• Be flexible and hold on tight. I have been amazed by how strong caterpillars are! They grab on to a stem with their tiny little caterpillar arms, and boy do they hold on. I've watched them bend in half in order to get to a different branch. Sometimes in the writing life, things won't go as planned. The good leaves may be on another stem, and it's easy to feel like you've wasted your time crawling up the wrong branch. Don't despair. Don't give up. Be flexible. Be willing to bend to get to where you need to go. But on the other hand, keep a firm grasp on what really matters. Never let go of the promises of God. Falling can prove very harmful to caterpillars, and to our own hopes and dreams. But as long as we cling to God, He will never let go of us.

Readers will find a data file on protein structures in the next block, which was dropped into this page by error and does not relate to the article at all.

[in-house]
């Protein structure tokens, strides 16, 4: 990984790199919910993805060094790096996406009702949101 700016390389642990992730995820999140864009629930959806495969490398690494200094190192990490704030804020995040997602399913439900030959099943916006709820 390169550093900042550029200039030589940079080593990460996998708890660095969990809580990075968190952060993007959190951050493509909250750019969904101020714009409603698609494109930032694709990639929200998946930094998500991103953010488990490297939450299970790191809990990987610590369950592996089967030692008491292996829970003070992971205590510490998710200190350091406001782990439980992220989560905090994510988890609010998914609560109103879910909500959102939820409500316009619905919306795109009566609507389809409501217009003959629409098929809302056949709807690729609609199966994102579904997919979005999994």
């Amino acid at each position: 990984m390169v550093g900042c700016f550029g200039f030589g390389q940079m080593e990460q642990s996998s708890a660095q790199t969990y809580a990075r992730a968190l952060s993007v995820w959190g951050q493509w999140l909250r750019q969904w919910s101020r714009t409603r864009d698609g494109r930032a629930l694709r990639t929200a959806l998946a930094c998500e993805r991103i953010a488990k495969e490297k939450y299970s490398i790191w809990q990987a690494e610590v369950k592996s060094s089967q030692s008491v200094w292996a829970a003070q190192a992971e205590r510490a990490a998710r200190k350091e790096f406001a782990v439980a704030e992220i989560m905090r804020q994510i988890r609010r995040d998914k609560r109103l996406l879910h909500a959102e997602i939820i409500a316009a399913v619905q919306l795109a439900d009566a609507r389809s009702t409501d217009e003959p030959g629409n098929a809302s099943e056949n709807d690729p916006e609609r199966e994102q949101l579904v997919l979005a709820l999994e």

• Be patient and wait for your wings to grow. For the caterpillar stage of a butterfly's life, things change pretty rapidly. Every few days, the caterpillar sheds its old skin and takes on a new appearance as well as a more robust form. The same is true of the writer. Initially when we get that first spark of love for the craft, we eat it up. We grow, and grow, and grow, and we expect that same sort of progress to continue. But then the day comes when that caterpillar becomes a pupa, and let me tell you, the waiting begins! I can't tell you how many times I walked over to my chrysalises and looked at them, wishing I could still see them munching away on the parsley. (So side note, enjoy the "parsley eating" stages of the journey--don't be too quick to rush to that chrysalis until you're ready!) But for twelve days, nothing seemed to be changing on the outside. Yet, on the inside, a great change was being done. Take heart and wait for the Lord when He calls you to a dream. It may seem like He's waiting around, but I'll bet He's doing a work in your heart you may not even see right now. He's growing your wings, preparing them for flight.